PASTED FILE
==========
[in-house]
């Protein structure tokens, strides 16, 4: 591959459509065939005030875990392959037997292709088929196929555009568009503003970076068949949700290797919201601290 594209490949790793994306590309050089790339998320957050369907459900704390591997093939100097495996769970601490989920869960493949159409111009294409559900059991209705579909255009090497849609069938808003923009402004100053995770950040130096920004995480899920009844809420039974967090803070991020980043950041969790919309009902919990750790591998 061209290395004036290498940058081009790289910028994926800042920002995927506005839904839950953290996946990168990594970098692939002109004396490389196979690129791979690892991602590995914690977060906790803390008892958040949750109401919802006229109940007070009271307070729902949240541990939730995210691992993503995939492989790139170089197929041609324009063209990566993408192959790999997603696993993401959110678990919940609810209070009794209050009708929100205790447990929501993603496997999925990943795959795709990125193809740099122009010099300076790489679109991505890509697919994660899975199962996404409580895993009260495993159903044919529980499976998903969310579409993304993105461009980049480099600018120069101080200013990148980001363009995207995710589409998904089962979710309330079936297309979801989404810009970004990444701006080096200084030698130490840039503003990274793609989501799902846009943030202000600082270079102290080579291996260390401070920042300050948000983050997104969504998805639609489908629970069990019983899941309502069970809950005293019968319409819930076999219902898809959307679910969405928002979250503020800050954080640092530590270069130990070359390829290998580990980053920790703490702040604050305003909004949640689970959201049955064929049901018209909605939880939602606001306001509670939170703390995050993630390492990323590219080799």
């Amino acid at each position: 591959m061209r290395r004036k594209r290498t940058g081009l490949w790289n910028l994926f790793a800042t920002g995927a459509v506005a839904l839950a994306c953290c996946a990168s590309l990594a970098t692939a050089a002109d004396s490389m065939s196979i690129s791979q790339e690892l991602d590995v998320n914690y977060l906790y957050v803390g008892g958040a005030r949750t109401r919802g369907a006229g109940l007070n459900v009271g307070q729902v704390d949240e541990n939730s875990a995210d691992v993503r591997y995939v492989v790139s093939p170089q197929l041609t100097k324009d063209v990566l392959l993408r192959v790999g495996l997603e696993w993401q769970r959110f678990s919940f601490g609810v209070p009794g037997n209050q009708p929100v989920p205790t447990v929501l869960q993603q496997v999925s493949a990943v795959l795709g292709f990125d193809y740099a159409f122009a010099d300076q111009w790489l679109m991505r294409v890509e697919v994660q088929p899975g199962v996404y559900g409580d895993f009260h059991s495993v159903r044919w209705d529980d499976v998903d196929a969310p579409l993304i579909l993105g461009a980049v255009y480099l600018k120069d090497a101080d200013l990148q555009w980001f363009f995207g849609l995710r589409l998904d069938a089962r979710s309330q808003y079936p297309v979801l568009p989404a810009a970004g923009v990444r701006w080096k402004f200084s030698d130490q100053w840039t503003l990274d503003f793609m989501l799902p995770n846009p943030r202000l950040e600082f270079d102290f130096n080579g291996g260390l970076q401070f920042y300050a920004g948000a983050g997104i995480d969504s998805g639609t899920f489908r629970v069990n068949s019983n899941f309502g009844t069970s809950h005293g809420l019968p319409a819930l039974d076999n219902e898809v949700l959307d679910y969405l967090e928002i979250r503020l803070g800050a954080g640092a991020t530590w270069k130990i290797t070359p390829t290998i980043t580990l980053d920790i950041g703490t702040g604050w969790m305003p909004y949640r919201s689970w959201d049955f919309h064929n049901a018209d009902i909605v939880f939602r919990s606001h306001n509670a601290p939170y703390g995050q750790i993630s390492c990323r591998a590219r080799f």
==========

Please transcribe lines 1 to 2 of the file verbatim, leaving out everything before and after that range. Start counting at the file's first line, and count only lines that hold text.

[in-house]
């Protein structure tokens, strides 16, 4: 591959459509065939005030875990392959037997292709088929196929555009568009503003970076068949949700290797919201601290 594209490949790793994306590309050089790339998320957050369907459900704390591997093939100097495996769970601490989920869960493949159409111009294409559900059991209705579909255009090497849609069938808003923009402004100053995770950040130096920004995480899920009844809420039974967090803070991020980043950041969790919309009902919990750790591998 061209290395004036290498940058081009790289910028994926800042920002995927506005839904839950953290996946990168990594970098692939002109004396490389196979690129791979690892991602590995914690977060906790803390008892958040949750109401919802006229109940007070009271307070729902949240541990939730995210691992993503995939492989790139170089197929041609324009063209990566993408192959790999997603696993993401959110678990919940609810209070009794209050009708929100205790447990929501993603496997999925990943795959795709990125193809740099122009010099300076790489679109991505890509697919994660899975199962996404409580895993009260495993159903044919529980499976998903969310579409993304993105461009980049480099600018120069101080200013990148980001363009995207995710589409998904089962979710309330079936297309979801989404810009970004990444701006080096200084030698130490840039503003990274793609989501799902846009943030202000600082270079102290080579291996260390401070920042300050948000983050997104969504998805639609489908629970069990019983899941309502069970809950005293019968319409819930076999219902898809959307679910969405928002979250503020800050954080640092530590270069130990070359390829290998580990980053920790703490702040604050305003909004949640689970959201049955064929049901018209909605939880939602606001306001509670939170703390995050993630390492990323590219080799």